We’re true Victorians now.
After living here for five years now – and since first writing this post – we’ve discovered so many more fun things to do in Victoria, BC.
We absolutely love Victoria – and you will too when you visit!
We’re going to share all about what to do in Victoria, BC, in a minute.
But before we do, indulge us for a moment as we briefly wax poetic (or not so poetic) about why Victoria is one of the most beautiful places in Canada – and why it’s such a great city to visit when you travel to British Columbia.
Best city to visit in Canada
Victoria is the capital city of British Columbia, located on the southern tip of Vancouver Island.
With all its gardens, Victoria is bloomin’ pretty. (It’s known as the garden city of Canada.)
And the walks along its miles of oceanfront are lovely.
The weather is also kind to humans. Victoria boasts the best weather in Canada.
True, there are lots of fun things to do in Canada in winter. (Hello snowshoeing!)
And there are some cool places to visit in Ottawa in winter (oh, bad pun).
But to be honest, we could personally do without cold weather.
In Victoria, it’s mild in winter and it rarely snows (though we do get some thoroughly rainy and windy days).
The summer months are sunny, not-too-hot and dry (unlike, say, Toronto, which melts in the humidity).
It’s interesting too that even though Victoria is just under two hours away from Vancouver (by ferry), its weather is distinctly different from Vancouver’s – Victoria gets far less rain.
The restaurant and theater scene is great here too.
For such a smallish city (population 400,000), Victoria punches high above its weight here.
And it’s so easy to get around the city – you’re usually only a 10- to 15-minute drive away from anywhere.
Traffic jams? Not like you get in big cities.
Indeed, once known as a city for the “newly wed or nearly dead,” Victoria is going through a modern-day Renaissance.
Vogue magazine says that Victoria has been overlooked as a hipster-haven cousin to Seattle and Portland. (See its feature on “Why Victoria, British Columbia, should be your next weekend getaway.”)
Kinda fun to think we’re living in a newly “hip” city!
So, when you travel to Canada, be sure to include Victoria in your itinerary.
How to get to Victoria, BC
Now you need to know how to get here…
You can fly into the Victoria International Airport (YYJ). It’s located about a 30- to 40-minute drive from downtown Victoria (depending on traffic).
From there, you can take a taxi or the public bus to downtown.
Many visitors come via ferry from Vancouver (on the BC mainland) or from Seattle in the U.S.
We’ve written a whole post on taking the ferry from Vancouver to Victoria.
If you’re coming from Seattle, you can take the high-speed Victoria Clipper passenger ferry. The scenic cruise is a little under 3 hours and goes right from downtown Seattle to downtown Victoria.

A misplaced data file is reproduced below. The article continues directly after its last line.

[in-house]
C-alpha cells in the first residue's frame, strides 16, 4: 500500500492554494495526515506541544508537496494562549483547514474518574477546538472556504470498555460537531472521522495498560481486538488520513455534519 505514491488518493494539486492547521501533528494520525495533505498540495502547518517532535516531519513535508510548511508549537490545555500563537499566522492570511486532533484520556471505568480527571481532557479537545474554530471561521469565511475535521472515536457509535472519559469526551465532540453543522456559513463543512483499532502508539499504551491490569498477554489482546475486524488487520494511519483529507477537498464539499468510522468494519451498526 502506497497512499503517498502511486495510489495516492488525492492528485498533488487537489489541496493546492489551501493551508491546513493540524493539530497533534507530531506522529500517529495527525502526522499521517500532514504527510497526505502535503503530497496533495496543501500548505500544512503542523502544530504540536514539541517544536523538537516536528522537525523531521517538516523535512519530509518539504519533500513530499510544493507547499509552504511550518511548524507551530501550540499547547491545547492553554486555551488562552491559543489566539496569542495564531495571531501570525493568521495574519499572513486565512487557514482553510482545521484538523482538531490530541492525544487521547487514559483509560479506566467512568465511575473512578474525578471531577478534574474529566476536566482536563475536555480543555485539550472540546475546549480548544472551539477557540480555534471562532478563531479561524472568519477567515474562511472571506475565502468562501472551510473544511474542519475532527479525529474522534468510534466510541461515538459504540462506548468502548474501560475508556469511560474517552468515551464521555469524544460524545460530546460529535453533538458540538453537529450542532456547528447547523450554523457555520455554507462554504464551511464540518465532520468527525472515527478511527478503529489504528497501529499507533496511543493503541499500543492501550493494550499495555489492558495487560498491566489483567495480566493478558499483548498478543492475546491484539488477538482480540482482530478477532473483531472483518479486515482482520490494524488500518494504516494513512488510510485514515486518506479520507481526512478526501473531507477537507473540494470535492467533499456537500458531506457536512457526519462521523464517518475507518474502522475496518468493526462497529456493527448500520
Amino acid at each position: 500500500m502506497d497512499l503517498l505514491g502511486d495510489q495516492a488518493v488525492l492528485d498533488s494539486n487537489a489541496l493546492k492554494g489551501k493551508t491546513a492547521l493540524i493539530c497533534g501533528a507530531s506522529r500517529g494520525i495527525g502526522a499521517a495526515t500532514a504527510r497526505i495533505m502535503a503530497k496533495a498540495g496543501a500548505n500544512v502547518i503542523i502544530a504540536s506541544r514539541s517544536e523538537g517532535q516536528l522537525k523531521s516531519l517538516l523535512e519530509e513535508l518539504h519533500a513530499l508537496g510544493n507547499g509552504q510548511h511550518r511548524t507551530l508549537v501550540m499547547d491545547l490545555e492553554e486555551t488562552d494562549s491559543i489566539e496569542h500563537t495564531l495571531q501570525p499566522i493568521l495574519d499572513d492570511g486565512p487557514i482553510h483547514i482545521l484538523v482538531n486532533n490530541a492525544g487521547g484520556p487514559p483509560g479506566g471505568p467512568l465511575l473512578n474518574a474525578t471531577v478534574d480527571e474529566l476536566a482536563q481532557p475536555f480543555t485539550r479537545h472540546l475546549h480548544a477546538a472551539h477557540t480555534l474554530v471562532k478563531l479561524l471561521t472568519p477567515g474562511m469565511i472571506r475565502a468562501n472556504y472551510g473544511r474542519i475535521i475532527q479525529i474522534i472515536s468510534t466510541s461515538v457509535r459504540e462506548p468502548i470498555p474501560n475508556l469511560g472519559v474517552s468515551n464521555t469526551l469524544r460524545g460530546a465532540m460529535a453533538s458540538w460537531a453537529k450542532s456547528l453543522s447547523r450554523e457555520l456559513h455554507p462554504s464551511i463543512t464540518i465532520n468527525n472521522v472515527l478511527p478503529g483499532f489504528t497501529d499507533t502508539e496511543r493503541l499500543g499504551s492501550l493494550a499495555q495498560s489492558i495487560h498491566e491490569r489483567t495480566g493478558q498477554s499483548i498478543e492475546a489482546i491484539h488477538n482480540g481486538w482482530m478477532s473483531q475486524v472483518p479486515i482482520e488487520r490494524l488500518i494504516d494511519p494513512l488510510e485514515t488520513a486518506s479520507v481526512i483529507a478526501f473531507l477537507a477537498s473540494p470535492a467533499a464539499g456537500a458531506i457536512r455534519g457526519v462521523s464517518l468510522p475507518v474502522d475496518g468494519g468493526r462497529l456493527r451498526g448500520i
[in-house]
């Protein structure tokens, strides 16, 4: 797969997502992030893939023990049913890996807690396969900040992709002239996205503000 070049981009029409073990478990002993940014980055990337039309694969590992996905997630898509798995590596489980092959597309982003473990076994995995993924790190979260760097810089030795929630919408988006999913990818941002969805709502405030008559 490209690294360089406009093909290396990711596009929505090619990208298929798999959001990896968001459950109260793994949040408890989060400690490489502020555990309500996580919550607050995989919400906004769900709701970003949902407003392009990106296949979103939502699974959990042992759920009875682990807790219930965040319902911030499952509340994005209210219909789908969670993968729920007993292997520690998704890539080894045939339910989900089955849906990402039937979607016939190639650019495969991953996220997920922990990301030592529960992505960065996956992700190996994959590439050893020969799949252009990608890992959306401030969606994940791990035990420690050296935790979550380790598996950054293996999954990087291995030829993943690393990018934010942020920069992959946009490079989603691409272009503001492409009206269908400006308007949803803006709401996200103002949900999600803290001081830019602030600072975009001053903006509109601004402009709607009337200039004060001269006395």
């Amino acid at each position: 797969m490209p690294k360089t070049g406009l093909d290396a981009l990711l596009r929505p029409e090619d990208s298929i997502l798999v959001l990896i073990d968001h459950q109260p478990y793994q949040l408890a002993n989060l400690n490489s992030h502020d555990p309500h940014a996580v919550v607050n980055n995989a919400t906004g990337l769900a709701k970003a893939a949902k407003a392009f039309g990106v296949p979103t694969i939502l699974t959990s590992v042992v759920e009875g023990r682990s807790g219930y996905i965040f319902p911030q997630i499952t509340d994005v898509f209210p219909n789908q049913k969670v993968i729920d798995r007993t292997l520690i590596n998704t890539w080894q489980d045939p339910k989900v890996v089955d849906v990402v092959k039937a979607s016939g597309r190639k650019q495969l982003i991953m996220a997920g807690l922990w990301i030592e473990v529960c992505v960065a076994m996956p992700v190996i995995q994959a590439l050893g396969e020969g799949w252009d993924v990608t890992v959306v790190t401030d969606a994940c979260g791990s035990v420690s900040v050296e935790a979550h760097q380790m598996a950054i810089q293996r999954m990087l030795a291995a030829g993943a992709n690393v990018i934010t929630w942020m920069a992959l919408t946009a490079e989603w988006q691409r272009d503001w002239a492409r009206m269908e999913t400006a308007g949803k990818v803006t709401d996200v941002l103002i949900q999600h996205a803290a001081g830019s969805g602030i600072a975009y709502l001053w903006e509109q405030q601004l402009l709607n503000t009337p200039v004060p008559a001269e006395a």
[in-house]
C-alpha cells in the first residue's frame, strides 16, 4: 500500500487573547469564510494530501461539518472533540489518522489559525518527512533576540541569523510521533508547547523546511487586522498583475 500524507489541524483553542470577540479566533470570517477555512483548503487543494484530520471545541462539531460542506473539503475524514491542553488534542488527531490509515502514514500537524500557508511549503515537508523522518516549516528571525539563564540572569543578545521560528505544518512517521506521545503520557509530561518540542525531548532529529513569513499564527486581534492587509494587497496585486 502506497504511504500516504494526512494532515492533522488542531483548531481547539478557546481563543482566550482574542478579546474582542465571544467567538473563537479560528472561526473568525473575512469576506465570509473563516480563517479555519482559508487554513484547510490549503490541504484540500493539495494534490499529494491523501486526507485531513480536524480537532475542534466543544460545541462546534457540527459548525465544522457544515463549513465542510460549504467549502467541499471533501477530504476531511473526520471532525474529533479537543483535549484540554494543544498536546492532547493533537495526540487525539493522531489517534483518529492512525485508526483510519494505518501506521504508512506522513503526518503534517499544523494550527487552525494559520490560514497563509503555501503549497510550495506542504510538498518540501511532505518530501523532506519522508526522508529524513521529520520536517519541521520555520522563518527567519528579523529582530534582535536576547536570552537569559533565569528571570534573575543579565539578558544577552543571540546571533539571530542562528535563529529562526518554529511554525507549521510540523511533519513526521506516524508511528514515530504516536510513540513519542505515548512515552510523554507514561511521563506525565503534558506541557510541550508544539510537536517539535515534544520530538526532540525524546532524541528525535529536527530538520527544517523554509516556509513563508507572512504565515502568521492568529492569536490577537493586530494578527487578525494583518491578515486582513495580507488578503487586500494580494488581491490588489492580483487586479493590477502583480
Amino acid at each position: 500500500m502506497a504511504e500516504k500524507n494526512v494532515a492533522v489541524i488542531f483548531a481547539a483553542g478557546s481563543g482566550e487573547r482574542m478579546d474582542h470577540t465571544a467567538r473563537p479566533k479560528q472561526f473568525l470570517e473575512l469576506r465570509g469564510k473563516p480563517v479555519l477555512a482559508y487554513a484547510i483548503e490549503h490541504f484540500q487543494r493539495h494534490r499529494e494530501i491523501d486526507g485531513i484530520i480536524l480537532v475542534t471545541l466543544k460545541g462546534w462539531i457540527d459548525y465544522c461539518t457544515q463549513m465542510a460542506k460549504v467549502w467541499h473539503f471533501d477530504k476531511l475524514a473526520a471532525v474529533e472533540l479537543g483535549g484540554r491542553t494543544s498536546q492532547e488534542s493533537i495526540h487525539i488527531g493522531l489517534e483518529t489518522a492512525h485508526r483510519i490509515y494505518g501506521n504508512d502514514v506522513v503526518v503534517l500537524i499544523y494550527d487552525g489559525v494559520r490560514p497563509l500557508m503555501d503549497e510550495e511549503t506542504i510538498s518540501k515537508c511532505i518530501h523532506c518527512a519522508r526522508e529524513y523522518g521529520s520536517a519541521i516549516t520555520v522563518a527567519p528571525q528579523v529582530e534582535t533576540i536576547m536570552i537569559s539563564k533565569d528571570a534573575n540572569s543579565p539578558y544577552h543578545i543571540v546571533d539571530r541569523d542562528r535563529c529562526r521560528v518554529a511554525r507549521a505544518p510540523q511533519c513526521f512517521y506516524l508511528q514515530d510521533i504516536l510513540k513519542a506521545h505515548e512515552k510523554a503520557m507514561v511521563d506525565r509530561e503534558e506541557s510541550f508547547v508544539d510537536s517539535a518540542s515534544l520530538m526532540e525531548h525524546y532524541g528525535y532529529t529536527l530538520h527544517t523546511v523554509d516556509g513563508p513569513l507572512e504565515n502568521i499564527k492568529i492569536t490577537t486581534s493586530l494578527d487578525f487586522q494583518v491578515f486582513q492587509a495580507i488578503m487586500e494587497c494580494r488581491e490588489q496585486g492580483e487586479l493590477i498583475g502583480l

23 Awesome things to do in Victoria, BC
Okay, let’s jump now to some of those 23 best things to do in Victoria, Canada!
1) Smell the roses at Butchart Gardens
For most travelers, visiting Butchart Gardens is #1 on the list of top things to do in Victoria, BC.
Over 100 years old, these world-famous gardens are home to spectacular flowering bushes and plantings, including a sunken garden, Japanese garden, a magnificent Italian garden (where pink and purple tulips bloom in spring) and a prize-winning rose garden.
It’s blooming in Victoria! Check out these 5 Victoria gardens (including Butchart Gardens)
2) Go SUP
Make like a local!
Paddle boarding is one of those super fun, non-touristy things to do in Victoria, BC.
Brian, the owner of South Island SUP, will deliver paddle boards to you at the beach from his mobile SUP shop (i.e., his van).
Just call him to book a day and time.
Brian can give you a lesson too, and go out with you if you’d like.
Good places for SUP in Victoria, BC, are Willows Beach, Thetis Lake and Gonzales Bay.
3) Take a ride in a pickle boat
Victoria has a collection of pickle-shaped boats (carrying a maximum of 12 passengers) that traverse the inner waterways.
Dubbed “happy boats,” they’re run by Victoria Harbor Ferry.
Hop on one for a mini sightseeing cruise.
When we have out-of-town visitors, we like to take them on the one-hour narrated tour of the historic four-mile Gorge Waterway.
As you pass historic homes, working shipyards and kayakers on the water, your “captain” explains the history of the area.
The first time we did this tour, our cheerful silver-haired captain entertained us with tales of diving from the bridges into the Gorge as a child and hitching rides on log booms to get home.
You can also go on a pub crawl pickle boat tour and get pickled :-).
Explore the Gorge: Go on a fun pickle boat ride with Victoria Harbour Ferry
4) Kayak Tod Inlet
Rent a kayak (or SUP board) at Brentwood Bay and go for a calm safe paddle to Tod Inlet.